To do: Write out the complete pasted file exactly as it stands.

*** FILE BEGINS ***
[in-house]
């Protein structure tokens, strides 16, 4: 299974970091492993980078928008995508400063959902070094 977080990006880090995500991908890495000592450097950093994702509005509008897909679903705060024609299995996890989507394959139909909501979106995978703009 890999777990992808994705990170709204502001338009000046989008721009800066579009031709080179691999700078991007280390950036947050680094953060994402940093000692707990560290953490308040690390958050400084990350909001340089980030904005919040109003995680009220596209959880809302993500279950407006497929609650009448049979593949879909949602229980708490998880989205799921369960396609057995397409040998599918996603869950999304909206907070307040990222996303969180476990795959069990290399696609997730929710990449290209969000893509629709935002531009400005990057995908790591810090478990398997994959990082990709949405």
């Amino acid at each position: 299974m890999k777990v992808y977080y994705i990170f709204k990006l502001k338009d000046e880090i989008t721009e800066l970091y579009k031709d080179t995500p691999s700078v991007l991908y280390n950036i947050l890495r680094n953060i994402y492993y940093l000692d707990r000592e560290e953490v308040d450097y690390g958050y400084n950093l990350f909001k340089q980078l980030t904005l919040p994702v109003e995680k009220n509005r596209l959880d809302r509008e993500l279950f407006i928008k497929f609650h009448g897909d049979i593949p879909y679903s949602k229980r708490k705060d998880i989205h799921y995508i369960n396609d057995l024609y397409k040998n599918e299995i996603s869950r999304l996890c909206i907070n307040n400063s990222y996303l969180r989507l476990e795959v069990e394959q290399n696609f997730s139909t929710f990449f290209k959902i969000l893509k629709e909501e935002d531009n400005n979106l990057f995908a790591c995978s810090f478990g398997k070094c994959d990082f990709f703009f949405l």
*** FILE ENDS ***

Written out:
[in-house]
């Protein structure tokens, strides 16, 4: 299974970091492993980078928008995508400063959902070094 977080990006880090995500991908890495000592450097950093994702509005509008897909679903705060024609299995996890989507394959139909909501979106995978703009 890999777990992808994705990170709204502001338009000046989008721009800066579009031709080179691999700078991007280390950036947050680094953060994402940093000692707990560290953490308040690390958050400084990350909001340089980030904005919040109003995680009220596209959880809302993500279950407006497929609650009448049979593949879909949602229980708490998880989205799921369960396609057995397409040998599918996603869950999304909206907070307040990222996303969180476990795959069990290399696609997730929710990449290209969000893509629709935002531009400005990057995908790591810090478990398997994959990082990709949405």
């Amino acid at each position: 299974m890999k777990v992808y977080y994705i990170f709204k990006l502001k338009d000046e880090i989008t721009e800066l970091y579009k031709d080179t995500p691999s700078v991007l991908y280390n950036i947050l890495r680094n953060i994402y492993y940093l000692d707990r000592e560290e953490v308040d450097y690390g958050y400084n950093l990350f909001k340089q980078l980030t904005l919040p994702v109003e995680k009220n509005r596209l959880d809302r509008e993500l279950f407006i928008k497929f609650h009448g897909d049979i593949p879909y679903s949602k229980r708490k705060d998880i989205h799921y995508i369960n396609d057995l024609y397409k040998n599918e299995i996603s869950r999304l996890c909206i907070n307040n400063s990222y996303l969180r989507l476990e795959v069990e394959q290399n696609f997730s139909t929710f990449f290209k959902i969000l893509k629709e909501e935002d531009n400005n979106l990057f995908a790591c995978s810090f478990g398997k070094c994959d990082f990709f703009f949405l």